How Can I Return a List of All the Users Whose User Account Never Expires?



Hey, Scripting Guy! Question

Hey, Scripting Guy! How can I return a list of all the users whose user account never expires?

— PG

SpacerHey, Scripting Guy! AnswerScript Center

Hey, PG. You know, no one – not even his own mother! – has ever claimed that the Scripting Guy who writes this column is a genius. Needless to say, then, the first time he read this question he thought it said, “How can I return a list of all the users who never expire?” Having once served as a system administrator, the idea of having users who never expired, users who would continue to live – and to torment – their system administrators forever and ever was truly frightening. Fortunately, though, you were just talking about user accounts and not the users themselves.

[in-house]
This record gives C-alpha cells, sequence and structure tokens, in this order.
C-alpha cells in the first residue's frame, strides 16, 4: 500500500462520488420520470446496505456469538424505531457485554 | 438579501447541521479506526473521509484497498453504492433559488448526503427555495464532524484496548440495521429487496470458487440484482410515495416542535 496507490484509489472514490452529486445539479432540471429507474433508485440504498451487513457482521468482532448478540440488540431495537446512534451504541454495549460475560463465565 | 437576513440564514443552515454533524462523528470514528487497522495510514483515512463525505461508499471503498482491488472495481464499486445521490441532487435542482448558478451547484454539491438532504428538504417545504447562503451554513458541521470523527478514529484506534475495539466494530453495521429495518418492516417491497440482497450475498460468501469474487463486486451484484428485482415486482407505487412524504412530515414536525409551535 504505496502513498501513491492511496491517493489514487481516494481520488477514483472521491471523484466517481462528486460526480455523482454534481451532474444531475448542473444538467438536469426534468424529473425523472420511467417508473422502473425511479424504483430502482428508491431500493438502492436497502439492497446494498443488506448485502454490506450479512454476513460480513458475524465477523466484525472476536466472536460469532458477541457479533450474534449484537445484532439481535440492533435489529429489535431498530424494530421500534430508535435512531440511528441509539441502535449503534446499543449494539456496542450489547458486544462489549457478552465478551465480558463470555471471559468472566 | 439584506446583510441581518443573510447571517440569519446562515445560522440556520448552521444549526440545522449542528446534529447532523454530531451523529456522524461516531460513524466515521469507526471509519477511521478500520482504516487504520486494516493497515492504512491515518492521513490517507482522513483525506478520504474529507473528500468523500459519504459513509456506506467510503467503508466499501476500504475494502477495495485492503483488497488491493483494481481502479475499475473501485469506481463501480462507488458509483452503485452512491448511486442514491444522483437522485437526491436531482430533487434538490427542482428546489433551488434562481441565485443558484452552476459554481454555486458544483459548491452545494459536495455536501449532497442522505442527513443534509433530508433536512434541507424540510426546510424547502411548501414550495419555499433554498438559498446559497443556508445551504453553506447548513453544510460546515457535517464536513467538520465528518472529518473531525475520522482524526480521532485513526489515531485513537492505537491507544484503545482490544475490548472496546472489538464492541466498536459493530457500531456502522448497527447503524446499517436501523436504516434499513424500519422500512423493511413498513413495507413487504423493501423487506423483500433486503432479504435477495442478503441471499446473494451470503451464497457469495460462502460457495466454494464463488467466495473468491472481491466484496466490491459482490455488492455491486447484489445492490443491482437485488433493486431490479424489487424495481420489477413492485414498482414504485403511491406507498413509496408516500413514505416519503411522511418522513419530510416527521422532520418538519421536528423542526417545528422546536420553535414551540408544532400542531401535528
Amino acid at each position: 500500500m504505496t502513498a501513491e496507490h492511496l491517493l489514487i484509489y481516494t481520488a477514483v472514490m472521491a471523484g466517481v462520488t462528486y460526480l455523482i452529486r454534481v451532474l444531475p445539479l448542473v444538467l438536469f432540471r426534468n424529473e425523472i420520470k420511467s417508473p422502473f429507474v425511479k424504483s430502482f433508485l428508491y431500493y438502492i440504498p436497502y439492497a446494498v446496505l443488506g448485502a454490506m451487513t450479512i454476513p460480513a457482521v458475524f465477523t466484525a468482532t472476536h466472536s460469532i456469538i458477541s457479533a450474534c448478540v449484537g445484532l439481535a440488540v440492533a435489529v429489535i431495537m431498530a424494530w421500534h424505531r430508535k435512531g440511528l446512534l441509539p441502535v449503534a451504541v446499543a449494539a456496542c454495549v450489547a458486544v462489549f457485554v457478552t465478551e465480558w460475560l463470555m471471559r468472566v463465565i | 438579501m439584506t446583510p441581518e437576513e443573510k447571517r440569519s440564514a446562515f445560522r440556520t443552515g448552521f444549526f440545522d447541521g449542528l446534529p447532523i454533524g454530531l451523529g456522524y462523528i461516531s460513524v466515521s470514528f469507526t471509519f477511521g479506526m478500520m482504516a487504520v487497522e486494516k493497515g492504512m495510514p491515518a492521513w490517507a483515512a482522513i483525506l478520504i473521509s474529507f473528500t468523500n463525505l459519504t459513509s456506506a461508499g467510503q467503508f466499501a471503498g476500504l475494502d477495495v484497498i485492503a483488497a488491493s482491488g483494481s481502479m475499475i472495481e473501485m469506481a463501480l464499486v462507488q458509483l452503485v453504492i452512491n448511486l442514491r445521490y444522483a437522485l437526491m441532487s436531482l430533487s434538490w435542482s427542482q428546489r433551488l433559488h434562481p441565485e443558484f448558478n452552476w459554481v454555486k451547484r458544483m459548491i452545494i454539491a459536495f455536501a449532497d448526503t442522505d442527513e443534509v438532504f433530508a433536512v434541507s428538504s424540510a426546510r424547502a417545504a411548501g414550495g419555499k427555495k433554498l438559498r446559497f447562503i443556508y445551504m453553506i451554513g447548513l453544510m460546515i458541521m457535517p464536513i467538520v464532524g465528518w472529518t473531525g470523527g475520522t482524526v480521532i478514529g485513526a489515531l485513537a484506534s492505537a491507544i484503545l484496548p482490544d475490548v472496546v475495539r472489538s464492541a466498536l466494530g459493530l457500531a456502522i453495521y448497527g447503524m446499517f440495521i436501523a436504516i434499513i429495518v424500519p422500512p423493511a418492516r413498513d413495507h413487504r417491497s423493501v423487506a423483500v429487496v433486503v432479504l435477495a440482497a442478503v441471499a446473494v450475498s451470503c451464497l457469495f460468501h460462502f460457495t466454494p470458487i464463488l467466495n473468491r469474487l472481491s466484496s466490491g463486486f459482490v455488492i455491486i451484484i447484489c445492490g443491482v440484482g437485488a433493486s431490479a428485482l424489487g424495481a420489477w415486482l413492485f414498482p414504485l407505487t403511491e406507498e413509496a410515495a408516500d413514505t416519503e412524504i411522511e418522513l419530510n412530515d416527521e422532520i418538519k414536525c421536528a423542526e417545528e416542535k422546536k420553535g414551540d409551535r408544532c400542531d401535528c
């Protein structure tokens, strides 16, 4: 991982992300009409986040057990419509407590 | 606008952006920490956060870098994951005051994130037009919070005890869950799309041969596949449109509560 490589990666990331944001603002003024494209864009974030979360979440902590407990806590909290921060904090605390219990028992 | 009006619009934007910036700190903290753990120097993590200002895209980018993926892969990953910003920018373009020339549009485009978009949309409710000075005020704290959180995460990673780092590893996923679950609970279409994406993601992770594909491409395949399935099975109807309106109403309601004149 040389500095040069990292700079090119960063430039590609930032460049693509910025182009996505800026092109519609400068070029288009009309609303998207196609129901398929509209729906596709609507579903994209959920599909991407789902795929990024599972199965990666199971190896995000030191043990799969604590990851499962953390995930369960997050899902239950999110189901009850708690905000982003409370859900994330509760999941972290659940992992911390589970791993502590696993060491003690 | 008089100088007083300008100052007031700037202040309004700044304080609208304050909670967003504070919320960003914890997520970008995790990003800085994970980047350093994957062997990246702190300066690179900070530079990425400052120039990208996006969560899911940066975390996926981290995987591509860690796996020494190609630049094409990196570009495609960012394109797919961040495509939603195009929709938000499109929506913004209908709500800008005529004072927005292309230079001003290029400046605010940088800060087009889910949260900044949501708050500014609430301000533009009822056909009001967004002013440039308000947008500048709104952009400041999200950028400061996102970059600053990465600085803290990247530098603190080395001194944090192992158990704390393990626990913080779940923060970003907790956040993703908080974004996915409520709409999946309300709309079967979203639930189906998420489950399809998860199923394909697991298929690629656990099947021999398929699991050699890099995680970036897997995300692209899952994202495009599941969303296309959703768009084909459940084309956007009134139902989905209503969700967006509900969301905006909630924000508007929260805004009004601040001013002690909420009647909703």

Note. We should clarify that this Scripting Guy never wanted any of his users to die, not even the one who reformatted her hard drive because she read somewhere that doing so would remove all the old files that she didn’t use anymore. Well, it did.

For some reason, this calls to mind an episode of The Simpsons where Bart – saying his evening prayers – asks God to kill Sideshow Bob. “Bart!” said his mother. “You don’t ask God to kill people!” “That’s right,” added Homer, “you do your own killing.”

Fortunately, no one has to be harmed in any way in order for us to get back a list of all the user accounts that never expire. In fact, all you have to do is run a script similar to this:

On Error Resume Next